The Douglas Branch begins at 54th Avenue and Cermak Road in Cicero (5400 W. - 2200 S.). The line runs east on street level right-of-way just north of and parallel to Cermak Road from the terminal to about a quarter-mile (400 m) east of Cicero Avenue, then diagonals northeast until it reaches a corridor parallel and adjacent to 21st Street at Kostner Avenue. It then continues east between 21st Street and Cullerton Street, climbing up from surface level to elevated structure, through the North Lawndale, Little Village, and Pilsen neighborhoods of Chicago, with stops at Kostner, Pulaski, Central Park, Kedzie, California, Western and Damen. The line turns north near Paulina Street stopping at 18th and Polk Streets then curves east over the Eisenhower Expressway (Interstate 290). The Douglas tracks ramps down to the surface of the median of the expressway and joins the Congress (Forest Park) Branch just before the Racine station. On April 28, 2008, the CTA eliminated Blue Line service on the Douglas branch, having been replaced by the Pink Line.[3]

Operating fleet Edit

Currently, the Blue Line is operated with 2600-series and 3200-series. The 2600-series cars are to remain in the line until the early 2020s when the new 7000-series cars enter service to replace the entire fleet of the 2600-series cars. The Blue Line currently uses the oldest cars in the CTA's fleet because the current power systems on the Blue Line is not sufficient to run a high number of trains using the 5000-series cars. The power systems are currently being upgraded. Later in 2018, some of the 2600-series cars will be replaced in the Blue Line fleet with recently rehabbed 3200-series cars from the Brown and Orange Lines, with some of the 2600-series cars being reassigned to the Orange Line to replace them. These cars entered service on the Blue Line on September 17, 2018. Also, two 5000-series cars sets assigned to the Pink Line make trips on the Blue Line during weekday rush hours, although these cars remain officially assigned to the Pink Line and are operated by Pink Line operators.


The most vintage components of the Blue Line began as part of the Metropolitan West Side Elevated Railroad in 1895. The first section to be built by this company extended west in the vicinity of Van Buren Street from an independent terminal at Canal and Jackson Streets to Marshfield Avenue, and thence northward in the vicinity of Paulina Street to Damen and Milwaukee Avenues. Service on this section was started May 6, 1895.[4] The structure was completed from Damen Avenue to Logan Square on May 25, 1895.Template:Citation needed

The next stage in the development of the West Side 'L' came on June 19, 1895, when the Garfield Park Branch was added, extending west in the vicinity of Van Buren Street and Harrison Street from Marshfield Avenue to Cicero Avenue.[5] An extension of service over the tracks of the Aurora, Elgin and Chicago Railroad to a new terminal at Forest Park was established on March 11, 1905. A subsequent extension to Westchester opened on October 1, 1926.[6] (Service on the Westchester extension was discontinued by the CTA on December 9, 1951.[6])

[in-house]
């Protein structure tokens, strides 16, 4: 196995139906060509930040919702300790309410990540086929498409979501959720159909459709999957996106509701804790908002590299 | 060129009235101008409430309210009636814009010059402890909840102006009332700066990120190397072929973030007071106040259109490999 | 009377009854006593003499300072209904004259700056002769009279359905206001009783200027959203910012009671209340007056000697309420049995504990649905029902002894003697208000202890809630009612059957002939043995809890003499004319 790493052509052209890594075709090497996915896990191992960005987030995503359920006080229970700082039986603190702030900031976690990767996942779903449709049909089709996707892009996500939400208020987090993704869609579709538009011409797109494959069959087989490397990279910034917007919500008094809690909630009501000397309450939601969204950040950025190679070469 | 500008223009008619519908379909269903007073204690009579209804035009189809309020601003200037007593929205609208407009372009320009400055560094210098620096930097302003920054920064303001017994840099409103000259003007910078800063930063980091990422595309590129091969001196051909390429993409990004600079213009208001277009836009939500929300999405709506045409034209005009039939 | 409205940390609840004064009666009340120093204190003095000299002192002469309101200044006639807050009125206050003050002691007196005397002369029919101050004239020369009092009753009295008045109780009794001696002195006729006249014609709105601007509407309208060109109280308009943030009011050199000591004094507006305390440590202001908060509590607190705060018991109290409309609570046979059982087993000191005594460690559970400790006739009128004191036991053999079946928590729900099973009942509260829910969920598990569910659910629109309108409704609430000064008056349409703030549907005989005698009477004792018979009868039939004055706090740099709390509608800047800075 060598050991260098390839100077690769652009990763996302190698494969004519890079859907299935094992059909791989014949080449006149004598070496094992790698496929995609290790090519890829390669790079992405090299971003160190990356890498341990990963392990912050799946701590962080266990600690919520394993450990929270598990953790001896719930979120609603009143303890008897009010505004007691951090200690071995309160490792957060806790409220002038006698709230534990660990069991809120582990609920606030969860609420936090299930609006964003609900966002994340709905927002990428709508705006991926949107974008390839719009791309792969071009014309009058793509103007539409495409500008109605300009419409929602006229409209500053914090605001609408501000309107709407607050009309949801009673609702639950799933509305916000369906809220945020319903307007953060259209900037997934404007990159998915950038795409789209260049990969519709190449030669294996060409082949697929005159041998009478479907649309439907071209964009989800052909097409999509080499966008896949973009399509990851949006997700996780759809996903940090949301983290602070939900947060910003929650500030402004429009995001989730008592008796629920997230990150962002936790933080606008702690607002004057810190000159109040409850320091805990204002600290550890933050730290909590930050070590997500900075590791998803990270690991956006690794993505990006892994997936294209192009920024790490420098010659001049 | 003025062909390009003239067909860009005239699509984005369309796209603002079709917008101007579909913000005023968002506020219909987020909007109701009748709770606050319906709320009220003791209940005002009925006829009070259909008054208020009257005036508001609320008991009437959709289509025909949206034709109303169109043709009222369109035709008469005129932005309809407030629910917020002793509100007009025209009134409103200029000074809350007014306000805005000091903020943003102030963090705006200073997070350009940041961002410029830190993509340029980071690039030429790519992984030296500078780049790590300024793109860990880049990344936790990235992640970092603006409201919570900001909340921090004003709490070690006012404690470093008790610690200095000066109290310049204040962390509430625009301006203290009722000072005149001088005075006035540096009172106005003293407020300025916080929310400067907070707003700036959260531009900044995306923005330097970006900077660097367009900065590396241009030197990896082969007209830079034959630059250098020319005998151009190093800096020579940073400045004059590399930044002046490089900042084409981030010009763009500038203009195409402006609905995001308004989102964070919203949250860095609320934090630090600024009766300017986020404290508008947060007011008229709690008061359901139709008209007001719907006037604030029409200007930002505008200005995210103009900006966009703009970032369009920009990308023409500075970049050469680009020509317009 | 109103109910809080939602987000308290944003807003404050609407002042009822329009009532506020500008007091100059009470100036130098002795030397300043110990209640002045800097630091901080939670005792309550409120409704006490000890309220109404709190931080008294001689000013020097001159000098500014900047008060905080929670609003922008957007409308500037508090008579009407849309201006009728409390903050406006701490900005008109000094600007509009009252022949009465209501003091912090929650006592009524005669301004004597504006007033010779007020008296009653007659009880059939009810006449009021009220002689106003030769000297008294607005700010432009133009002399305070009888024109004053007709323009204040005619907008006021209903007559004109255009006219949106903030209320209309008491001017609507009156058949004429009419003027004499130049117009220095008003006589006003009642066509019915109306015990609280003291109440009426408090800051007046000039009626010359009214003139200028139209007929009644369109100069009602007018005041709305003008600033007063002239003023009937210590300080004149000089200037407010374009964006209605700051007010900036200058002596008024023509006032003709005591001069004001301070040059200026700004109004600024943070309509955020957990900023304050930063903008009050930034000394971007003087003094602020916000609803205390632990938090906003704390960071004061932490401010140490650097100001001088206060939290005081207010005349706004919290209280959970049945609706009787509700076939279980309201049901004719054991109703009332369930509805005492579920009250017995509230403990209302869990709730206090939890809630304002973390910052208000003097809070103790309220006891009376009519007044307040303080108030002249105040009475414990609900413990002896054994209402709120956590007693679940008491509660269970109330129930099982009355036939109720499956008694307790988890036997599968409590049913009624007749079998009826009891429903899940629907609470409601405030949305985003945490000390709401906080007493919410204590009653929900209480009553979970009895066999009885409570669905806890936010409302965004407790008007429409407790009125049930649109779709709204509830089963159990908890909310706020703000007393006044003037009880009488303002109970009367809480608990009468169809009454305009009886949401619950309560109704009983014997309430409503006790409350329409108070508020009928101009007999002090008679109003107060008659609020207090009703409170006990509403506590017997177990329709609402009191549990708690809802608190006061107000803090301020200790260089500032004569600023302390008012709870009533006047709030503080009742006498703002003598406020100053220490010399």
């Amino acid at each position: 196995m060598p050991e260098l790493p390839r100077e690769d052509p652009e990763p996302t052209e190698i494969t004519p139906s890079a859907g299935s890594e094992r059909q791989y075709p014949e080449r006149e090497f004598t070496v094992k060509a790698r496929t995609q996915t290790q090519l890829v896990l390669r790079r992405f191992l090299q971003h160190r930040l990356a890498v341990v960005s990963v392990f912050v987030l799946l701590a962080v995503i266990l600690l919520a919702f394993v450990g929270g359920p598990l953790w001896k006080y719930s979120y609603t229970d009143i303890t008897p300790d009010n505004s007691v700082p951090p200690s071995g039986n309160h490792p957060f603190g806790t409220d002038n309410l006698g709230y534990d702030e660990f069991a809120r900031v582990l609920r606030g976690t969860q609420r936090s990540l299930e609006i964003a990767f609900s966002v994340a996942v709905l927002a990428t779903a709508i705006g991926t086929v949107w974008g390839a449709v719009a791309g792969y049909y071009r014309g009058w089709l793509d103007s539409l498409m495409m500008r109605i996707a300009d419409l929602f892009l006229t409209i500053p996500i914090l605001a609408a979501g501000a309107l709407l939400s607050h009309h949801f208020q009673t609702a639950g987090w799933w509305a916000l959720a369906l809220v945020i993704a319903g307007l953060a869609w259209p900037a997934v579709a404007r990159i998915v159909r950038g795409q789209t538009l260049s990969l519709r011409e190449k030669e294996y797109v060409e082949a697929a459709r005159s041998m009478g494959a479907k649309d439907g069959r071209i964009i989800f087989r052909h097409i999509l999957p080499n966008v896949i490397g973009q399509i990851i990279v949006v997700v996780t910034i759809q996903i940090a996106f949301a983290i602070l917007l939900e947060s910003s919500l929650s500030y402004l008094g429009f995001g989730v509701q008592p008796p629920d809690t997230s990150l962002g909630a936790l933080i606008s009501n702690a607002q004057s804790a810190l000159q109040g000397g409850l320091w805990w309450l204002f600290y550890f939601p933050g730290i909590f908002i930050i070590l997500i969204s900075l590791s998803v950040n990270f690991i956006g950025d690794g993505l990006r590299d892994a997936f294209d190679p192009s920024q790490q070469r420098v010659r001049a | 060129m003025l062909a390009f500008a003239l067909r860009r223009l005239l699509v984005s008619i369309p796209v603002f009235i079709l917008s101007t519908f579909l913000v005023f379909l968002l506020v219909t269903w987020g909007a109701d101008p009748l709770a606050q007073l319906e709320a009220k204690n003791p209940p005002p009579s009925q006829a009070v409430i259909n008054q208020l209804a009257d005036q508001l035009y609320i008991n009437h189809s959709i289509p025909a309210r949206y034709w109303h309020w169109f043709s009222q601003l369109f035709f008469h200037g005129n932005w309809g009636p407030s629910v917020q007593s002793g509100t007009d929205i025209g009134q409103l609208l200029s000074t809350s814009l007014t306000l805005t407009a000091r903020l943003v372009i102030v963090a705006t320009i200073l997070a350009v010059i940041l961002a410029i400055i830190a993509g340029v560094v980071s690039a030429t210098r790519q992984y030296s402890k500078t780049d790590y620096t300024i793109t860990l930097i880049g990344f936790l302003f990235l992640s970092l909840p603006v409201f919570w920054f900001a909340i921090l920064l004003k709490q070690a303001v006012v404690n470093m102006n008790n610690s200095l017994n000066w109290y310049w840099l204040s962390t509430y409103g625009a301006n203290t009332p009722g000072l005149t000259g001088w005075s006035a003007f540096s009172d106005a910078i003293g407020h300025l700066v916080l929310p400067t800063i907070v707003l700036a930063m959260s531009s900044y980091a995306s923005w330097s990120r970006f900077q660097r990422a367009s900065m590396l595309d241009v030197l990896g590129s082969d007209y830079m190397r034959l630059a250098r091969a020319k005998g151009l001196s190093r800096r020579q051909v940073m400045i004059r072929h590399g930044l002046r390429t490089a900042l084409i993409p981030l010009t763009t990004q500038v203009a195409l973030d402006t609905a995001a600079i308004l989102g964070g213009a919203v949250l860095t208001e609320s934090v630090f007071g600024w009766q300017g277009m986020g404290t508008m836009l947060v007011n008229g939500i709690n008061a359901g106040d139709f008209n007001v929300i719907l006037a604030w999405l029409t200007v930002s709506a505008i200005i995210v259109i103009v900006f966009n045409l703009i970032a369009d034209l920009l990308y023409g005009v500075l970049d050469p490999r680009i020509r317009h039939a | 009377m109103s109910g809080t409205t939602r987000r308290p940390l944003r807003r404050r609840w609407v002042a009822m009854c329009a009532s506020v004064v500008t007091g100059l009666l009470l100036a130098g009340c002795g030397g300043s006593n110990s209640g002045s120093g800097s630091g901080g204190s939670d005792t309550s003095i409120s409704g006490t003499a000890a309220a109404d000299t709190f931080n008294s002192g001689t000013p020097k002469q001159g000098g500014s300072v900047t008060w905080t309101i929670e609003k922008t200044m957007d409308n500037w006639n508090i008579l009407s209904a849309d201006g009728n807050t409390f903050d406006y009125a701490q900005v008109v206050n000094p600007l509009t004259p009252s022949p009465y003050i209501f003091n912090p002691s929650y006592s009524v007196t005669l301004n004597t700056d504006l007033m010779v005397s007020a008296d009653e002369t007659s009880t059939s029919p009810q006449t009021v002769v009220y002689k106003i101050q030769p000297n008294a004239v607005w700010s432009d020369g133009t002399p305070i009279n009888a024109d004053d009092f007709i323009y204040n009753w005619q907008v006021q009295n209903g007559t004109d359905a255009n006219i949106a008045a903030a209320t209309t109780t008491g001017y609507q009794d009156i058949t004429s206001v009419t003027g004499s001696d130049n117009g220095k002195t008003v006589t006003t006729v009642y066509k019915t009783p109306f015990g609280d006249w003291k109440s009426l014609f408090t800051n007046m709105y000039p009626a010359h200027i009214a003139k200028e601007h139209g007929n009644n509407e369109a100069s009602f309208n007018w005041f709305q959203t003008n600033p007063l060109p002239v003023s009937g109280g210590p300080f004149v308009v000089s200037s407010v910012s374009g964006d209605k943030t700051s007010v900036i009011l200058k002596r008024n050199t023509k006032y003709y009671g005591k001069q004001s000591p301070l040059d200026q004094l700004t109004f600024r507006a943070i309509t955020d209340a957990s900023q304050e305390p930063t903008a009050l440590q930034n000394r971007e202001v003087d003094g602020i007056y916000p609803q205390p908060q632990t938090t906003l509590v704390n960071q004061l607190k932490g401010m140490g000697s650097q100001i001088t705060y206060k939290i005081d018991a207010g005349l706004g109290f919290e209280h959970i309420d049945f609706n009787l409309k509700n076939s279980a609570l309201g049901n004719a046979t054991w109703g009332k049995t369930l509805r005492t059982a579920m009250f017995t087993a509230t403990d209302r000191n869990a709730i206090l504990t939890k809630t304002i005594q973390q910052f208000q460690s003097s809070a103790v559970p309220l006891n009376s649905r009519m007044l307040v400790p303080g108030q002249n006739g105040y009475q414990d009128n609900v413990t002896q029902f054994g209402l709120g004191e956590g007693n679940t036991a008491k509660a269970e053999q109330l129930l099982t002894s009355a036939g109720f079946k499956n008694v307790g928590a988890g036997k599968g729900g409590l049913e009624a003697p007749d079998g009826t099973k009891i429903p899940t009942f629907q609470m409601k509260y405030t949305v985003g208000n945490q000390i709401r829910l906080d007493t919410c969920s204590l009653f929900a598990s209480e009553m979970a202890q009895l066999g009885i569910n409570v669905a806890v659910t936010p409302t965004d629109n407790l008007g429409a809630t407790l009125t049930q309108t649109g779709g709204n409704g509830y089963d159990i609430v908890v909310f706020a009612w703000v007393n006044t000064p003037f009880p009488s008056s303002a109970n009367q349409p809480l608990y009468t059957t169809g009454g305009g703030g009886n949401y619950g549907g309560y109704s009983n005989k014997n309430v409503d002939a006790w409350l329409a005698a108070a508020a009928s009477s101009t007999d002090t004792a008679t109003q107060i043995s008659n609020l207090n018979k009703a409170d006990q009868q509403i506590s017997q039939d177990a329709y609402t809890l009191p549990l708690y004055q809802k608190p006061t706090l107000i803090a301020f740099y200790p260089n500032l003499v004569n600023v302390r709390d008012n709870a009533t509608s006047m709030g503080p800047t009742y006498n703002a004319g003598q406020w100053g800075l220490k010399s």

Another branch line was added to the rapidly growing Metropolitan System on July 29, 1895, when trains began operating over the Humboldt Park Branch, paralleling North Avenue from Damen Avenue to a terminal at Lawndale Avenue. (The route was discontinued on May 3, 1952.[7]) This was followed by still another addition when the Douglas Park Branch was placed in operation as far south as 18th Street on April 28, 1896.[8]

As the southwest area of the city developed, the Douglas Park Branch was extended from 18th Street to Western Avenue in September 1896; to Pulaski Road in June, 1902; to Cicero Avenue in December 1907; to Central Avenue in August, 1912; to 62nd Avenue in August, 1915, and to Oak Park Avenue in Berwyn on March 16, 1924. The present west terminal of the Douglas Branch is 54th Avenue, Cicero. Template:Citation needed

The Metropolitan West Side Elevated began service around the Union Loop on October 11, 1897,[9] and a rush period stub terminal at Wells Street was added October 3, 1904. For much of the early 20th century and through the 1940s, service on the West Side Elevated lines went unchanged until the Chicago Transit Authority took control of Chicago's Rapid Transit System in October, 1947, initiating a series of massive service curtailments and station closings (that would last until the 1980s).Template:Citation needed

On February 25, 1951, Chicago's second subway route (#2), Milwaukee-Dearborn, was placed in operation by CTA, connecting the Milwaukee Avenue elevated route (formerly Logan Square) with the Central Business District on a fast, efficient and more direct routing through the heart of the city.[10] With opening of the Dearborn Subway, the old elevated alignment between Evergreen and Marshfield Avenues was therefore closed and used only for moving out-of-service rail cars. The north section of this connection between Evergreen Avenue and Lake Street was subsequently demolished in 1960s, leaving the Lake Street Branch-to-Douglas Branch section or the "Paulina Connector" still in existence.Template:Citation needed